Month: February 2016

Warner runs up white flag on ‘happy birthday’

It’s the end of an era, in case you missed it: Copyright professors have lost the best example of a right owner’s legal stranglehold, Happy Birthday. Now performers, movies, and television shows can freely use the tune that is sung, nearly universally, at birthdays across the country. There have been creative alternatives to this tune over the years, but none could hold a candle. A federal court in Los Angeles ruled that the song was, and has been, in the public domain. That’s because the company that Warner bought the rights from, Summy Co., never actually acquired the lyrics from the original owners; Warner, thus, does not have a valid copyright in the lyrics. This ruling compelled Warner to seek a settlement to avoid hefty damages claims. Just before the case was set to go to trial, last December, the two parties reached a settlement. The details of which have just been released. In settlement papers filed on Feb. 8, which, interestingly enough, Warner still asserts that they have a valid copyright in the lyrics, the company has agreed to pay out claims for those who were charged for using Happy Birthday up to $14 million. Half of that money, $6.25 million, is dedicated for claimants who have paid to use the song since June 15, 2009 while the other half can be used for claims going all the way back...

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A textbook case on deciding attorney’s fees?

To the justices of the U.S. Supreme Court, this case has offered a legal challenge, an opportunity to reconsider how copyright applies to works lawfully made abroad. To the original defendant, this matter seemed like a smart business approach, a way to take stuff available cheaply in his native land and to resell it in another market with a premium markup. To plaintiff John Wiley & Sons, this was a seemingly straight-forward infringement claim that has boomeranged in ways unimaginable not that long ago. Someone now may be on the hook for more than $2 million in lawyer fees. To intellectual property practitioners, especially Entertainment Law specialists, Kirtsaeng v. John Wiley, which is potentially up for another round in the nation’s highest court, may be a pivotal case in figuring if and how they get paid. It is still unclear what to expect from the high court, which has granted certiorari but has not assigned the case a hearing date. Because real money’s involved, let’s keep close book on this dispute: How the dispute began Supap Kirtsaeng and John Wiley battled before the High Court in 2013 over the First Sale doctrine and whether it applies to works lawfully made and sold in a foreign country.  Kirtsaeng, a Thai, was studying for his math Ph.D. at Cornell University. He realized that texts he was using in the United States also...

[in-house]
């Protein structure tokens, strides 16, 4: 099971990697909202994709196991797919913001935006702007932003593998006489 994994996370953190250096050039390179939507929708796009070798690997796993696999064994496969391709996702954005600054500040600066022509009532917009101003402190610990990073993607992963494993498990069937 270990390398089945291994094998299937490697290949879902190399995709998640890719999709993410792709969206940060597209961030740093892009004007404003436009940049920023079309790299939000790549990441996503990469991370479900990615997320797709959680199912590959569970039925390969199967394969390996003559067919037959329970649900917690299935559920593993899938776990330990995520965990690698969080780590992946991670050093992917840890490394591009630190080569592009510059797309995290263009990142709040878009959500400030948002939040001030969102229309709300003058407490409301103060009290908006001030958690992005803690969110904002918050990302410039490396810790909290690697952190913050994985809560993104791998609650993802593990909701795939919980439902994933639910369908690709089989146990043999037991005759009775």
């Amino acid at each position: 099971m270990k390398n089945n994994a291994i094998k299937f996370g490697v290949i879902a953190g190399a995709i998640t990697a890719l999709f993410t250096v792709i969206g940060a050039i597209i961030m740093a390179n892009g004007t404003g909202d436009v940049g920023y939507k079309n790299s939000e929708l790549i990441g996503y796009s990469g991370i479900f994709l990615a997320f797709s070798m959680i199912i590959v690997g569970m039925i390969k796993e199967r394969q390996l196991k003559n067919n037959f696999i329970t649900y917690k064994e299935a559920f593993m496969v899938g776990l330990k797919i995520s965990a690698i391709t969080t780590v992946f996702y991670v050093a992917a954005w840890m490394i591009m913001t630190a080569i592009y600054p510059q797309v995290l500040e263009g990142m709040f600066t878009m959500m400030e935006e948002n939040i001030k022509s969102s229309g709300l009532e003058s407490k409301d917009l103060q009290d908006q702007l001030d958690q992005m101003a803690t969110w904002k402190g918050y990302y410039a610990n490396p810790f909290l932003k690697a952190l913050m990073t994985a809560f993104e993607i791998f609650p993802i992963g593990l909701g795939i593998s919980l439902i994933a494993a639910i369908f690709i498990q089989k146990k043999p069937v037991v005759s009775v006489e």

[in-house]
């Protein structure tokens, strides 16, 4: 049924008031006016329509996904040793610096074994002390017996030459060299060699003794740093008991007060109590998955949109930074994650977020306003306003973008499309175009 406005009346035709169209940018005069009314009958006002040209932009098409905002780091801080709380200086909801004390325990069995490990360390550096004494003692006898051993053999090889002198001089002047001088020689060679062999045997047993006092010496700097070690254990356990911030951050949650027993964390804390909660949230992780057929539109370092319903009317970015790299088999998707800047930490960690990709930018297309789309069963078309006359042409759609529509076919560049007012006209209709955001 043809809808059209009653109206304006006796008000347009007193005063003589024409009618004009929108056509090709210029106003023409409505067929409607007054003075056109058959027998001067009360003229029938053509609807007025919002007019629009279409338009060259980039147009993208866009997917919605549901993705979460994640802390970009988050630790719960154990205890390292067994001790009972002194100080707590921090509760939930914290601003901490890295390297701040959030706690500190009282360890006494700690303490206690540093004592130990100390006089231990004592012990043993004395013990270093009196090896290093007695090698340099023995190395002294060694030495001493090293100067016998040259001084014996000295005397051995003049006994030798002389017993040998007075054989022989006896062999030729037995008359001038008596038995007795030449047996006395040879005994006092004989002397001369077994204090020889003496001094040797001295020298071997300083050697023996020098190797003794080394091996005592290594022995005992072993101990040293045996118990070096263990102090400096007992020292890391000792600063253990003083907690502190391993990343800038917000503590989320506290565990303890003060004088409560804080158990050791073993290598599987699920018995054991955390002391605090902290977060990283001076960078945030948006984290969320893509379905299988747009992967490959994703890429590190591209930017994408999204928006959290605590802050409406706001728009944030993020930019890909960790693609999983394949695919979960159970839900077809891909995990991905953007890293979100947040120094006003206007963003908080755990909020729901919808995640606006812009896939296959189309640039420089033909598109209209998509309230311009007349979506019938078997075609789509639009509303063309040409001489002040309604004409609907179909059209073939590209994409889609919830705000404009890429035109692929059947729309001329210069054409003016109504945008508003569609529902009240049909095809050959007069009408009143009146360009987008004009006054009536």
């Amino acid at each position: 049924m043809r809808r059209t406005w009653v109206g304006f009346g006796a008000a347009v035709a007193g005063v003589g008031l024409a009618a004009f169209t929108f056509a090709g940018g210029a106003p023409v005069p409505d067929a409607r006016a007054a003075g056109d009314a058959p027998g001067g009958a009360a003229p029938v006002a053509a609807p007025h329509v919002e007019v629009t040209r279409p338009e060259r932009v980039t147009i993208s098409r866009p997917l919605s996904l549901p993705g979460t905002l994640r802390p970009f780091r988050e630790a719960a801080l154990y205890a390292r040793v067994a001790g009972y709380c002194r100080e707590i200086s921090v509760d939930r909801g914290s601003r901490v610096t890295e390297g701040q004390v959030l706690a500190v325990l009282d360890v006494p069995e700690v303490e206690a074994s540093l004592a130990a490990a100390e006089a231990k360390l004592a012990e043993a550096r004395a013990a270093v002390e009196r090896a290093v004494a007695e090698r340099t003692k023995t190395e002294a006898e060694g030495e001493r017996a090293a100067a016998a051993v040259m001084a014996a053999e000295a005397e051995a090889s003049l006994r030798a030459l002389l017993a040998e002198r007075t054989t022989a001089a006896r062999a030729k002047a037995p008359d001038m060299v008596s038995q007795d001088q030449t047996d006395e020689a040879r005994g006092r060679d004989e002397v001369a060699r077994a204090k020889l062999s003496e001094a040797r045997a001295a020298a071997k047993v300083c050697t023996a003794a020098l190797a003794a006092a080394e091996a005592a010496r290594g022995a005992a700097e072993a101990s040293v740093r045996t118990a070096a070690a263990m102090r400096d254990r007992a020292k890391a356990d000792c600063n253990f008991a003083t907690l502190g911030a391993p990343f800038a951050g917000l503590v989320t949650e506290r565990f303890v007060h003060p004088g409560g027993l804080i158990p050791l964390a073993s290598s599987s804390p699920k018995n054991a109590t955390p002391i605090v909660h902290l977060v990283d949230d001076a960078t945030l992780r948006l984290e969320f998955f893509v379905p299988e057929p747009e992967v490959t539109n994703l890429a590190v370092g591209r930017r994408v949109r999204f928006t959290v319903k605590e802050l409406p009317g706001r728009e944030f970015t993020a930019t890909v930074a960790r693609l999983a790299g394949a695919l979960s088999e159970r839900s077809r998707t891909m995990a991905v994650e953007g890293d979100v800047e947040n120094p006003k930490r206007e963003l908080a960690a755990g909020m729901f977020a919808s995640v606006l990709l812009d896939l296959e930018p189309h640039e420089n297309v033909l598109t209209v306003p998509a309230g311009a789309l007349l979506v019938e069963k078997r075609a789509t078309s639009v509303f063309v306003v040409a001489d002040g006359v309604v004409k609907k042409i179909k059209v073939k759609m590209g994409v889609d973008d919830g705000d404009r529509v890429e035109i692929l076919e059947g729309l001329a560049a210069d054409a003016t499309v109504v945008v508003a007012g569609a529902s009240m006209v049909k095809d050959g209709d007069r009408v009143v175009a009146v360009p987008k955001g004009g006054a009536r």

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2 empires collide over TM; Fox TV series wins

Empire, Twentieth Century Fox’s series, has made headlines since its January, 2015, debut for helping to revitalize television. With more viewers cord-cutting (with its legal risks),  TV networks have scrambled with varied results to win audiences back, resorting to live musical productions, special events, and exclusive concerts. For TV networks, Fox’s success with Empire was a refreshing ratings boost. Created by Lee Daniels of Precious fame, Empire offers its twist on King Lear: Instead of three daughters vying for a kingdom, three sons struggle to take on their dad’s hip-hop legacy and his fictitious record company, Empire Entertainment. That has displeased Empire Distribution, a real-life record label, music distributor, and publisher. It has worked with hip hop artists like Tyga, T.I., Ab-Soul, Busta Rhymes, Gladys Knight, Rae Sreummurd, and Kendrick Lamar (fresh off his win at the Grammy’s for “To Pimp a Butterfly”). Empire Distribution, arguing art imitated life too closely, demanded that Fox pay $5 million for using its trademark; the real Empire also sought a cease-and-desist order against the show. Fox filed a counter-lawsuit,  seeking a declaratory judgment that neither Empire as a show title nor the fictitious record company violated trademarks. Empire Distribution brought counterclaims. That was the status quo until a federal judge in Los Angeles granted summary judgment, ruling in Fox’s favor. Empire Distribution’s Claim Empire Distribution has trademarked Empire, Empire Distribution, Empire Publishing, and Empire Recordings.  Several  applications for its marks, including...